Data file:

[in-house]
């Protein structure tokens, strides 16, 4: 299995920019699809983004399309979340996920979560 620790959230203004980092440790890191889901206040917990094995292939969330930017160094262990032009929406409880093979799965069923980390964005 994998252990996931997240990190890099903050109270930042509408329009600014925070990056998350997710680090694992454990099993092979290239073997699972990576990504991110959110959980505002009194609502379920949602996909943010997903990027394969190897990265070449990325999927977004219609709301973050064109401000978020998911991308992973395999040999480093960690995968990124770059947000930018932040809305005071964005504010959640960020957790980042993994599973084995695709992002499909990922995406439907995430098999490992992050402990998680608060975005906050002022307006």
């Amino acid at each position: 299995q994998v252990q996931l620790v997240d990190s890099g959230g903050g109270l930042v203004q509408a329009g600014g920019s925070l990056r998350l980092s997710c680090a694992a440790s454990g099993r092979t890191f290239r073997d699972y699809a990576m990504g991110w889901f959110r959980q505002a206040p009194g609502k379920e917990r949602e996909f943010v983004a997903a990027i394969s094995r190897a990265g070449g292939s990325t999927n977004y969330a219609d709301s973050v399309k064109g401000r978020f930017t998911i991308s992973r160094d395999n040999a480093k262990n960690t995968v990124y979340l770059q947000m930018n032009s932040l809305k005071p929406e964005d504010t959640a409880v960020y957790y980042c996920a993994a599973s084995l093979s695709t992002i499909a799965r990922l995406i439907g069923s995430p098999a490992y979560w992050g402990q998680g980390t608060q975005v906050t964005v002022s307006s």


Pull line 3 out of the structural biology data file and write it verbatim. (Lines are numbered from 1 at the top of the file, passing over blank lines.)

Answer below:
């Amino acid at each position: 299995q994998v252990q996931l620790v997240d990190s890099g959230g903050g109270l930042v203004q509408a329009g600014g920019s925070l990056r998350l980092s997710c680090a694992a440790s454990g099993r092979t890191f290239r073997d699972y699809a990576m990504g991110w889901f959110r959980q505002a206040p009194g609502k379920e917990r949602e996909f943010v983004a997903a990027i394969s094995r190897a990265g070449g292939s990325t999927n977004y969330a219609d709301s973050v399309k064109g401000r978020f930017t998911i991308s992973r160094d395999n040999a480093k262990n960690t995968v990124y979340l770059q947000m930018n032009s932040l809305k005071p929406e964005d504010t959640a409880v960020y957790y980042c996920a993994a599973s084995l093979s695709t992002i499909a799965r990922l995406i439907g069923s995430p098999a490992y979560w992050g402990q998680g980390t608060q975005v906050t964005v002022s307006s």